Staying on top in the city the Moneypenny way

By Tan Kah Peng

IT’S A jungle out there. Any ambitious woman in the Square Mile would attest to that, and more, in a workplace dominated by male bankers and brokers. 

Survival is the name of the game that requires not only business agility but also some deft footwork both in and outside the office – useful tips from Mrs Moneypenny in her book, appropriately titled Survival in the City

It helps when armed with a pedigree academic record, the right handbag and/or briefcase (not to be caught off-guard, “throw in a mouth-freshener spray”), the urban jungle can be quite a tame place with a soft underbelly. 

When “all the men have high opinions of themselves, are mostly not intellectually challenged and are therefore incredibly susceptible to flattery” who has the edge? 

Women, says Mrs Moneypenny, and if they use their femininity to maximum effect as “My Cleverest Girlfriend” has done – “the more of a girl you are the less of a threat you are” – it makes the workplace more comfortable.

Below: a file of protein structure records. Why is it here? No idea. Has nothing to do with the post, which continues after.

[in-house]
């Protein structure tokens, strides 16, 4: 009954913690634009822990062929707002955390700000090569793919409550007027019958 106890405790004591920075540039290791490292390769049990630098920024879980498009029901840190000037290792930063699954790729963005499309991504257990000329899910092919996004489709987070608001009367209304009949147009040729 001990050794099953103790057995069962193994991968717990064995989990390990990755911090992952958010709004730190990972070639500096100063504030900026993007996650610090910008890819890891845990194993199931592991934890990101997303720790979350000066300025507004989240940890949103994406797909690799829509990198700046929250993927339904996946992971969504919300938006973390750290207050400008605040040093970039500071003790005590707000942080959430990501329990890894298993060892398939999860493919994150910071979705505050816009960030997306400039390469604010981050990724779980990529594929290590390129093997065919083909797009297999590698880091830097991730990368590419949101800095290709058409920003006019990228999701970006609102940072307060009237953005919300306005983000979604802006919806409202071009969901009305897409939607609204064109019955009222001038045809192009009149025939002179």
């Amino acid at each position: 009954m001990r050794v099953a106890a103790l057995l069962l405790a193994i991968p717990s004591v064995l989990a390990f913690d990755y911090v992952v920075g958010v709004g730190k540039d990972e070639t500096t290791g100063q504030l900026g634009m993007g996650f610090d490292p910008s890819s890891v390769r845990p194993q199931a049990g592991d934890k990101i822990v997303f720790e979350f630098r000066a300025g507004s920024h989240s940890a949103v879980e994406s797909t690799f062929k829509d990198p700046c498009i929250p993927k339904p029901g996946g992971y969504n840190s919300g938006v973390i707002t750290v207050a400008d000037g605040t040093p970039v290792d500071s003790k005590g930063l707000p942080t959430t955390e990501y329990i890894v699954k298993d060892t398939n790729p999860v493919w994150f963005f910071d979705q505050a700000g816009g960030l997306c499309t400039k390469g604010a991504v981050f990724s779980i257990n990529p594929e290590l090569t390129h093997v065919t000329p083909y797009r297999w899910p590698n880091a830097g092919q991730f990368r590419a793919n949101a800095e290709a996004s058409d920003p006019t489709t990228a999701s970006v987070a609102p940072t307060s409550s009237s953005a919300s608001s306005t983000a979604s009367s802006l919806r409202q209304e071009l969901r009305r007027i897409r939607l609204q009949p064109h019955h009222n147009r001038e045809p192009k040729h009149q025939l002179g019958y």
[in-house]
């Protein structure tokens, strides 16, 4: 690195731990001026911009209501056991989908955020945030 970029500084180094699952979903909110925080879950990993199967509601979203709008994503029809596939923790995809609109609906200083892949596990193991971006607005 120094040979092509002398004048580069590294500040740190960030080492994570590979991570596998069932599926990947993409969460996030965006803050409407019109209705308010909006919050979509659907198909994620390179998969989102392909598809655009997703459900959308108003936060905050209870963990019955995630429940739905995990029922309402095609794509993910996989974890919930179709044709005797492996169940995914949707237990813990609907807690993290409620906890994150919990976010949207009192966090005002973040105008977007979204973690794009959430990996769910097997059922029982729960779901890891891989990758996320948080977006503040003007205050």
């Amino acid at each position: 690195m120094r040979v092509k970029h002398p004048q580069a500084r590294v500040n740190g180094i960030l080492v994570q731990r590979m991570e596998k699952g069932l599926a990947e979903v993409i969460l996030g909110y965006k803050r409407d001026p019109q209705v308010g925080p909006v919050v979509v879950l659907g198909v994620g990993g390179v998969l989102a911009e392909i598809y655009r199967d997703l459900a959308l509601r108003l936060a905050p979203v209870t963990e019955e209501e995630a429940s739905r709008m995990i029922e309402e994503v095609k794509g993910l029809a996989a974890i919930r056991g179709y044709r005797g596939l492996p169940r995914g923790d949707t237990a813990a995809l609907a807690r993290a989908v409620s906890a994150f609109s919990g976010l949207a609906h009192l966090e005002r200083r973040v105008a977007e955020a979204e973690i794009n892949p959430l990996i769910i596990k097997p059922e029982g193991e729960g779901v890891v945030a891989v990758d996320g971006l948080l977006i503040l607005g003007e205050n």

Never wear a wedding ring (“I don’t want judgments about my level of commitment on the basis of my jewellery collection”) and adopt the language of men (“produce a sports roundup each morning”). 

Having a miserable time under a lousy boss with his endless sexist comments? 

Forget about going to HR with a formal complaint. A fund manager just worked out a devious way to get assigned to a different boss. 

Outside, perfect the art of buttering up the clients as her “Most Socially Acceptable Girlfriend” does with lots of alcohol and loads of empty words that massage the male ego really well. 

When caught in the somewhat awkward position of finding themselves outside the bedroom door after theatre or dinner – “all in the interests of getting the deal done” – the ready-made strategy is quite simple. 

“If only I wasn’t married you would be top of the list” or the other way round, “If only you weren’t married you would be top of the list.” 

The City is a tough place, and the trading floor reminds an Australian woman of a shearing shed: the only difference is that they don’t wear singlets but suits and both “are equally coarse.” 

So how to survive? Easy, just “behave the same way as men do in the City” is Mrs Moneypenny’s way to beat the guys at their own game. The problem is “women are just not made like that.” 

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